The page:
Abans Group Commodity World Round Up

18th Jan – 22nd Jan

1.EIA expects crude oil prices to average near $50 per barrel through 2022

Jan 22, 2021

In its January Short-Term Energy Outlook (STEO), the U.S. Energy Information Administration (EIA) expects that global demand for petroleum liquids will be greater than the global supply in 2021, especially during the first quarter, leading to inventory draws. As a result, the EIA expects the price of Brent crude oil to increase from its December 2020 average of $50 per barrel (b) to an average of $56/b in the first quarter of 2021. The Brent price is then expected to average between $51/b and $54/b on a quarterly basis through 2022.

Source: Reuters

2.OPEC+ Compliance With Oil Production Pact Drops To 99%

Jan 21, 2021

The producers part of the OPEC+ alliance complied with the oil output cuts at 99 percent in December 2020, down from 101 percent compliance in November, sources at the OPEC+ group told Reuters on Thursday. Crude production from OPEC alone, according to the cartel’s Monthly Oil Market Report published last week, averaged 25.36 million barrels per day (bpd) in December 2020, rising by 280,000 bpd compared to November.

Source: Reuters

3 .The European Central Bank holds steady on a $2.25 trillion bond-buying package

Jan 21, 2021

The European Central Bank (ECB) held interest rates at their record-low levels, and kept bond-buying steady on Thursday, taking a breather, after increasing support to the coronavirus-ravaged Eurozone economy in December. The ECB's Governing Council kept its main deposit rate at -0.5%, meaning that banks are charged to keep money with the central bank, encouraging them to lend it out. After increasing support last month, the ECB kept its key bond-buying scheme - the pandemic emergency purchase programme (PEPP) - at €1.85 trillion ($2.25 trillion).

Source: Reuters

4.China’s GDP Grows 2.3% in 2020, Bounces Back To Pre-Pandemic Trajectory

Jan 18, 2021

China's economy grew at the slowest pace in more than four decades last year, despite a rebound after the country's coronavirus outbreak, official data showed Monday. The 2.3 percent expansion is the lowest figure, ever since the Chinese economy embarked on major reforms in the 1970s. In the last three months of 2020, China's economic rebound continued with a better-than-expected 6.5 percent growth year-on-year, a sustained improvement since the second quarter.

Source: Bloomberg

5.Eurozone business activity shrinks again 

Jan 22, 2021

Business activity in the Eurozone fell to a two-month low in January, preliminary data showed on Friday, on the back of stricter coronavirus-related lockdowns. Markit’s flash composite PMI for Eurozone, which looks at activity across both manufacturing and services, dropped to 47.5 in January, versus 49.1 in December. A reading below 50 represents a contraction in activity.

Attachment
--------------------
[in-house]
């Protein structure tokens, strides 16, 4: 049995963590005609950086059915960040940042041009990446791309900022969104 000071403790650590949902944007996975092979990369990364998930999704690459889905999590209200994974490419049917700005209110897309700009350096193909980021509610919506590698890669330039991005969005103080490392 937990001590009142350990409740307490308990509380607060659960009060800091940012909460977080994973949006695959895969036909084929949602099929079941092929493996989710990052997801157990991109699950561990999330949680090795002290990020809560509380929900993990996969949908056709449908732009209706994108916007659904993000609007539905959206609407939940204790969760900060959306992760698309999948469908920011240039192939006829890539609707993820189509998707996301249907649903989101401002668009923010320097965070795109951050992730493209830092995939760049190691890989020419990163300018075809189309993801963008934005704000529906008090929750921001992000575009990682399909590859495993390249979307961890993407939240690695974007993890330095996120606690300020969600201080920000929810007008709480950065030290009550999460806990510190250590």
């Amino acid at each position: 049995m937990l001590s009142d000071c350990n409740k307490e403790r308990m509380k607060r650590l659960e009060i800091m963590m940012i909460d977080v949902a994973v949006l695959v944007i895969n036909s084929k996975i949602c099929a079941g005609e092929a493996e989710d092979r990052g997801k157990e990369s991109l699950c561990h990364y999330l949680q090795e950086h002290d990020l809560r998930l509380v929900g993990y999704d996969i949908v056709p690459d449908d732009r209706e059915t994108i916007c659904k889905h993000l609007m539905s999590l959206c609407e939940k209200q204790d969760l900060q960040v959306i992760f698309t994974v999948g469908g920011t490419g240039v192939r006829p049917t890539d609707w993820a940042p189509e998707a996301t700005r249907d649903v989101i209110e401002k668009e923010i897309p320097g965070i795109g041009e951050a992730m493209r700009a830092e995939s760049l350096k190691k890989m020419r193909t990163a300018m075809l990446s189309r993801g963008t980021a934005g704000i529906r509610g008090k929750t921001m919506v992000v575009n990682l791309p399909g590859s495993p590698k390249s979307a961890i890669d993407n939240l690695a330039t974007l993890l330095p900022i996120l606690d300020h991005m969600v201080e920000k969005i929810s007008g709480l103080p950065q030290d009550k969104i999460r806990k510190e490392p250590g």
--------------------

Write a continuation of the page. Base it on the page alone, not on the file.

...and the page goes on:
Source: CNBC

6.Bank of Japan lifts next year's growth forecast

Jan 21, 2021

The Bank of Japan kept its monetary policy steady on Thursday, and upgraded its economic forecast for the next fiscal year, but warned of escalating risks to the outlook, as new coronavirus emergency measures threatened to derail a fragile recovery. As widely expected, the BOJ maintained its targets under yield curve control (YCC) at -0.1% for short-term interest rates, and around 0% for 10-year bond yields. In fresh quarterly projections, the BOJ upgraded next fiscal year’s growth forecast to a 3.9% expansion, from a 3.6% gain, seen three months ago, based on the hopes that the government’s huge spending package will soften the blow from the pandemic.

Source: Reuters

7.Indonesia stays China's second-biggest nickel ore supplier despite export ban

Jan 20, 2021

Indonesia remained China’s second-biggest nickel ore supplier in 2020, Chinese customs data showed on Wednesday, despite the Southeast Asian country’s ban on exports of the material. Arrivals of Indonesian nickel ore into China totalled 3.4 million tons last year, the General Administration of Customs reported. This was down 85.8 percent from 2019, but still second only to the Philippines at 31.98 million tons, and ahead of New Caledonia in third.

Source: Reuters

8.China's imports of Australian copper ore plunged to zero

Jan 20, 2021

China’s imports of copper concentrate from Australia dried up completely in December, customs data showed on Wednesday, with monthly arrivals at zero for the first time in over 16 years, as smelters shunned Australian supply, amidst tense bilateral relations. Imports of copper ores and concentrates from Australia were zero tonnes last month, according to General Administration of Customs data. This compares to 26,717 tonnes imported in November, and 110,930 tonnes in December 2019. For 2020, Australia was China’s sixth-largest copper concentrate supplier at 783,476 tonnes, down 25% from 2019, and the lowest yearly total since 2016, the data showed. Australia was the fifth-largest supplier in 2019.

Source: Reuters